Career Advice to Improve the Odd Of Retiring Well
I’ve already blogged that the key to a comfortable retirement is more about staying gainfully employed for as long as possible. If you can do this until age 65, at a job you enjoy even if that job isn’t the highest paying job, and save 6% of your income, you will go a long way to achieving a good quality retirement.
To this end, I’d like to offer some career advice, as a worker in his late 40’s with 24 years of varied work experience.
1. Find a job where you’re surrounded by people you like to hang around with. Any job is a lot more pleasurable when you genuinely like the people you work with. Rule of thumb: if you socialize after work with the same people you work with, you probably will like going to work.
2. Be real careful before becoming a manager. Managing is hard and it hurts point #1 above. When you become the manager, your relationships change. You may have no choice, especially if you’re worried that if you don’t become the manager, some jerk will get the job and he’ll make your life more difficult.
3. At some point, you’re going to have a boss who is a psychotic jerk. Make sure you always keep your options open to jump to another department, or company if necessary. You don’t want to waste years of your life being miserable at work waiting for the manager from hell to leave/quit/get hit by a bus.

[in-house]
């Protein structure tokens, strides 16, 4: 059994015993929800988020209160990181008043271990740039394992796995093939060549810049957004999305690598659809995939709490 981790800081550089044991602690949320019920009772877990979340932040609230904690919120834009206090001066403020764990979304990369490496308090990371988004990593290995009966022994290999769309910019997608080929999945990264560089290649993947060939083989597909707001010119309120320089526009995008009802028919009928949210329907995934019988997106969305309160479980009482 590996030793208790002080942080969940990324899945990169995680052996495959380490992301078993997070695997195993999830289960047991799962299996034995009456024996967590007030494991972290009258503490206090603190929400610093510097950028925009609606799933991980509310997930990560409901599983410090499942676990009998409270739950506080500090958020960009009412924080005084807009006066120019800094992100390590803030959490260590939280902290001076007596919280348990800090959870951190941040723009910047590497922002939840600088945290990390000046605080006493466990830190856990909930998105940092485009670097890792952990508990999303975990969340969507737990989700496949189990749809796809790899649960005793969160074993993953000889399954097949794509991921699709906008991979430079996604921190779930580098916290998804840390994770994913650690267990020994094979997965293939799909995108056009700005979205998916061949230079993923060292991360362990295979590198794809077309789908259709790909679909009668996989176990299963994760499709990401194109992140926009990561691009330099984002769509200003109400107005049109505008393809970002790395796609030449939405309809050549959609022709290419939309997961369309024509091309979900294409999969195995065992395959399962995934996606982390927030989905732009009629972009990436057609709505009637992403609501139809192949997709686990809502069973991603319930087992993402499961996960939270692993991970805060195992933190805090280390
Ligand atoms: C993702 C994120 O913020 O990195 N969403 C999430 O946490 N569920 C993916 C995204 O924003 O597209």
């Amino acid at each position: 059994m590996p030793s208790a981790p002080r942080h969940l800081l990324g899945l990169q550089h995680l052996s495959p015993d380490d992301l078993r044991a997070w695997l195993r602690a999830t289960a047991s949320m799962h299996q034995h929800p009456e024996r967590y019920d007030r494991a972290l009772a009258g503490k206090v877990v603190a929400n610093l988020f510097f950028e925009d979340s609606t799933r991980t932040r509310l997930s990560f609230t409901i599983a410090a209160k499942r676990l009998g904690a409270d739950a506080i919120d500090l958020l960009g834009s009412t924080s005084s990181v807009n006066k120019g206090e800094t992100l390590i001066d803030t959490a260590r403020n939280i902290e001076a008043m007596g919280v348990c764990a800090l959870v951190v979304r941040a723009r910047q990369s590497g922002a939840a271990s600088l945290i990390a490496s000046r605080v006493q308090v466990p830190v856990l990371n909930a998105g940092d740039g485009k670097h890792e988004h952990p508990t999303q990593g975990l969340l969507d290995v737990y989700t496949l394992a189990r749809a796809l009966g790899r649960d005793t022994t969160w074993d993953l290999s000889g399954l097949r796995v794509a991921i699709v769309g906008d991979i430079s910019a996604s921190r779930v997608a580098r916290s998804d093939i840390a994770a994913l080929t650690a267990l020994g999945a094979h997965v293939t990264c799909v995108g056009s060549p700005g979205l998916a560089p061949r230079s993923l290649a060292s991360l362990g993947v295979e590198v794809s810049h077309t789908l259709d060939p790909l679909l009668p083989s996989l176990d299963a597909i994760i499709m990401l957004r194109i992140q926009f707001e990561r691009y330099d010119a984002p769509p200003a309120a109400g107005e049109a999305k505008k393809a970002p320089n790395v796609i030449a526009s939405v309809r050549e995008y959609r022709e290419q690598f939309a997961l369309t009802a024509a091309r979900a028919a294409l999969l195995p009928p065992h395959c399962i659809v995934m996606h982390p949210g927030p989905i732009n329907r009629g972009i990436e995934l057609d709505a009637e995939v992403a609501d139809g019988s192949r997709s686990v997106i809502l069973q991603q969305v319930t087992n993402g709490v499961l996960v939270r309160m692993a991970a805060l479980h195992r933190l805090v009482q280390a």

4. Trying to find a job that is your passion is, pretty much, a waste of time. Instead, try to find something that you find interesting most of the time and is actually doing some good, or at least little bad to your community. Expecting to find a passion that will make each and everyday day seem like it’s not work but pure pleasure is more than a little unrealistic; unless you’re a nut like Steve Jobs.
5. Somewhat related career advice. Don’t get trapped into an expensive lifestyle that makes it all but impossible to leave a job you no longer like. Avoid the rush that comes with making big purchases. The thrill goes away quickly, but the debt stays forever! Also, if you’re going to marry, make sure your spouse is on the same page when it comes to money. Don’t marry a spendthrift because it’s going to become a real problem down the road. I’ve seen it many times. Don’t think you can change the other person and divorce is real expensive, financially and emotionally.
6. Avoid long commutes to work. Commuting in heavy traffic is psychologically damaging. It’s doable when you’re young and don’t have much responsibility at home; you can come home relax and recharge. However, when kids come into your life, commuting will damage you. You have two jobs now and the commute is wasted time, and stressful. I think 30 minutes is the maximum you should consider commuting and remember 30 minutes today might turn out to be 40 minutes 5 years from now. If you have to work in the city, live in the city; it’s better to sacrifice living space rather than move to the suburbs.
I’m a department head for a high school in Toronto. I graduated from the Ivey School of Business at Western University and have been a DIY investor for over 20 years.